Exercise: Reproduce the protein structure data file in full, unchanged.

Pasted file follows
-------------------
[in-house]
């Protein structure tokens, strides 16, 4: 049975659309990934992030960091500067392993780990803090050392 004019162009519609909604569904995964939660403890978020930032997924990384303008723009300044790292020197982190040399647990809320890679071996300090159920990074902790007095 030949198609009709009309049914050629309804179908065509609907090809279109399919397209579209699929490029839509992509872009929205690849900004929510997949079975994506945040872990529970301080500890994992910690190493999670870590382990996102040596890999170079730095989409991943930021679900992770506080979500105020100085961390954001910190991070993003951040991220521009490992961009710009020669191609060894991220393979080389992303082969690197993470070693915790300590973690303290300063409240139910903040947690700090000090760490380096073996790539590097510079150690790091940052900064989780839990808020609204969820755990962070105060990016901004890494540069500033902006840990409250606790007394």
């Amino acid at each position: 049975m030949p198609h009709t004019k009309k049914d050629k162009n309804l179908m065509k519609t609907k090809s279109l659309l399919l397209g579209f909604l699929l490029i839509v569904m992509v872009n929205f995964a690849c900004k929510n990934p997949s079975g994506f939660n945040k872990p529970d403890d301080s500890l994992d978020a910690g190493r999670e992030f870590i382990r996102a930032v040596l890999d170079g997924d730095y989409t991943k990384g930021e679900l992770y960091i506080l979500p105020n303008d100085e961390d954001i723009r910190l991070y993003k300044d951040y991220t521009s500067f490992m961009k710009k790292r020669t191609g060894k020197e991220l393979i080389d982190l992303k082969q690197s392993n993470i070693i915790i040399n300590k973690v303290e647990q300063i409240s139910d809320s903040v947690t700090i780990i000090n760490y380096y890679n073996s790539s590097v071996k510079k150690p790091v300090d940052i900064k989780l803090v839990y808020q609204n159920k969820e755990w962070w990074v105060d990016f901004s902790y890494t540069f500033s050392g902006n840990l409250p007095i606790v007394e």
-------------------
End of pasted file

[in-house]
């Protein structure tokens, strides 16, 4: 049975659309990934992030960091500067392993780990803090050392 004019162009519609909604569904995964939660403890978020930032997924990384303008723009300044790292020197982190040399647990809320890679071996300090159920990074902790007095 030949198609009709009309049914050629309804179908065509609907090809279109399919397209579209699929490029839509992509872009929205690849900004929510997949079975994506945040872990529970301080500890994992910690190493999670870590382990996102040596890999170079730095989409991943930021679900992770506080979500105020100085961390954001910190991070993003951040991220521009490992961009710009020669191609060894991220393979080389992303082969690197993470070693915790300590973690303290300063409240139910903040947690700090000090760490380096073996790539590097510079150690790091940052900064989780839990808020609204969820755990962070105060990016901004890494540069500033902006840990409250606790007394």
């Amino acid at each position: 049975m030949p198609h009709t004019k009309k049914d050629k162009n309804l179908m065509k519609t609907k090809s279109l659309l399919l397209g579209f909604l699929l490029i839509v569904m992509v872009n929205f995964a690849c900004k929510n990934p997949s079975g994506f939660n945040k872990p529970d403890d301080s500890l994992d978020a910690g190493r999670e992030f870590i382990r996102a930032v040596l890999d170079g997924d730095y989409t991943k990384g930021e679900l992770y960091i506080l979500p105020n303008d100085e961390d954001i723009r910190l991070y993003k300044d951040y991220t521009s500067f490992m961009k710009k790292r020669t191609g060894k020197e991220l393979i080389d982190l992303k082969q690197s392993n993470i070693i915790i040399n300590k973690v303290e647990q300063i409240s139910d809320s903040v947690t700090i780990i000090n760490y380096y890679n073996s790539s590097v071996k510079k150690p790091v300090d940052i900064k989780l803090v839990y808020q609204n159920k969820e755990w962070w990074v105060d990016f901004s902790y890494t540069f500033s050392g902006n840990l409250p007095i606790v007394e």